Onions offer an array of choices, from mild to pungent, tiny pearl onions to big Bermudas. Home gardeners get a choice in how they plant onions, too: sets, transplants, or seeds. Some gardeners employ all three methods, under the theory that you can’t have too many onions. Here’s how each one works.
Sets. These are tiny onion bulbs, grown from seed and forced into dormancy at an immature stage. Once planted in the garden, they resume growing. Sets are the easiest of the three planting techniques and a good way to produce a lot of big onions for storage.
Plant sets 2 to 4 weeks before the average last-frost date (your county’s cooperative extension service can tell you when this is). In mild-winter climates, plant onion sets in fall or winter. Place the sets in a shallow furrow and cover with just enough soil to leave their pointed tips at the soil surface. The spacing between onions should eventually be 4 to 6 inches, depending on the mature size of the variety, but you can place the sets closer together initially and harvest thinnings for use as green onions.
A disadvantage of relying on sets is the limited choice of varieties. Most garden centers label their bins of sets by color (white, yellow, or red) instead of by cultivar. You might be tempted to pick out the largest sets from the bin, but these can go to seed quickly instead of forming a large bulb. Sets that are 1⁄2 inch in diameter—about the size of a dime—are the best buy.
Transplants. Bundles of bareroot onion transplants are available from mail-order retailers in winter and early spring. With a greenhouse or indoor light setup, you can also produce your own. In the north, sow seeds in a flat of seed-starting medium 8 to 10 weeks before the last frost, to be planted outdoors about 6 weeks later. In the south, time the seedlings to be set out in fall or winter. Thin the emerging seedlings in the flat to stand at least 1⁄2 inch apart in rows about 2 inches apart so they will be easier to separate at transplant time.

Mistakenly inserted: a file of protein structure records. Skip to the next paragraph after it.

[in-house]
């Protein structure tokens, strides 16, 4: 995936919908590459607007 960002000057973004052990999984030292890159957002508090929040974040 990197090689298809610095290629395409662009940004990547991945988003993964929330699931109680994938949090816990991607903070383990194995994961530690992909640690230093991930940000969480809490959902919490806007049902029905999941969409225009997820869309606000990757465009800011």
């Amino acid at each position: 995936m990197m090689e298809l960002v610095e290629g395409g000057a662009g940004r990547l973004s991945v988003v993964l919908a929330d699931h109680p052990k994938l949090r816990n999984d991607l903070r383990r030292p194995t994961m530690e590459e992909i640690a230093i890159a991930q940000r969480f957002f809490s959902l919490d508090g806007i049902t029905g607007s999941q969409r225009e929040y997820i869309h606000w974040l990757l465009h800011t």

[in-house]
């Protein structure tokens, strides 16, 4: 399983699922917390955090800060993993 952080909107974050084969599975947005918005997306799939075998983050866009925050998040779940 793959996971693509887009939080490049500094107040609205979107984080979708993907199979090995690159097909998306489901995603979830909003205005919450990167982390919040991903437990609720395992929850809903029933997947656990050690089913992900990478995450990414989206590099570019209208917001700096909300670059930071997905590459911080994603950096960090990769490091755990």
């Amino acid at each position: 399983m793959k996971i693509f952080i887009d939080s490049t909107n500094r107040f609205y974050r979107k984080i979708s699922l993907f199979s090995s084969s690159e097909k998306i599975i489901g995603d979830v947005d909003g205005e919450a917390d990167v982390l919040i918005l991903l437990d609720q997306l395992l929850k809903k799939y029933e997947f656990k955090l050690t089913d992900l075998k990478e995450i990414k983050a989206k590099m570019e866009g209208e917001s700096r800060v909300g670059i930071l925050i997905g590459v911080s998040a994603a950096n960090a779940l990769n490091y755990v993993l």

Harden off the seedlings by setting the flat in a sheltered spot outdoors for a few hours a day, gradually acclimating them to a full day of direct sunlight. On the day they are to be planted in the garden, lift the seedlings carefully from the flat and shake the soil from their roots. If the tops have grown tall and wispy, trim them back to about 6 inches.
Dig a trench for the seedlings and place them slightly deeper than they were in the flat. As with sets, seedlings can be planted closer than their ultimate spacing of 4 to 6 inches, with the extras harvested as green onions.
Seeds. To grow the biggest bulbs, onions benefit from the head start they get from sets or transplants. But bunching onions or scallions are quicker to mature, and they can be seeded directly into the garden. Sow seeds outdoors beginning about a month before the frost-free date and then again every few weeks through fall for continual harvests; in the south, the season is fall through spring. Start with fresh seeds, or seeds that are no more than a year old, because onion seeds lose viability quickly in storage.
Onions and Day Length
For most onions, the lengthening days of late spring are the trigger that tells them it’s time to transition from growing leaves and roots to the business of forming bulbs. The types of onions that succeed in northern states, with their extra daylight hours, are different from the onions grown in the south. Seed packets and catalog descriptions should reveal which varieties are intended for short-day regions (those that begin to form bulbs when day length is only 10 to 12 hours), intermediate-day regions (12 to 14 hours), or long-day regions (14 to 16 hours). A few onions are considered day-neutral and can be grown anywhere. Dixondale Farms, which grows and sells onion transplants, provides this map, right, to its customers to aid in variety selection. Note the area of overlap between long-day and intermediate-day regions, where varieties of either type can be grown, and a similar overlapping area for intermediate-day and short-day varieties. Canadian gardeners should select long-day varieties.
Photos: Patrick Montero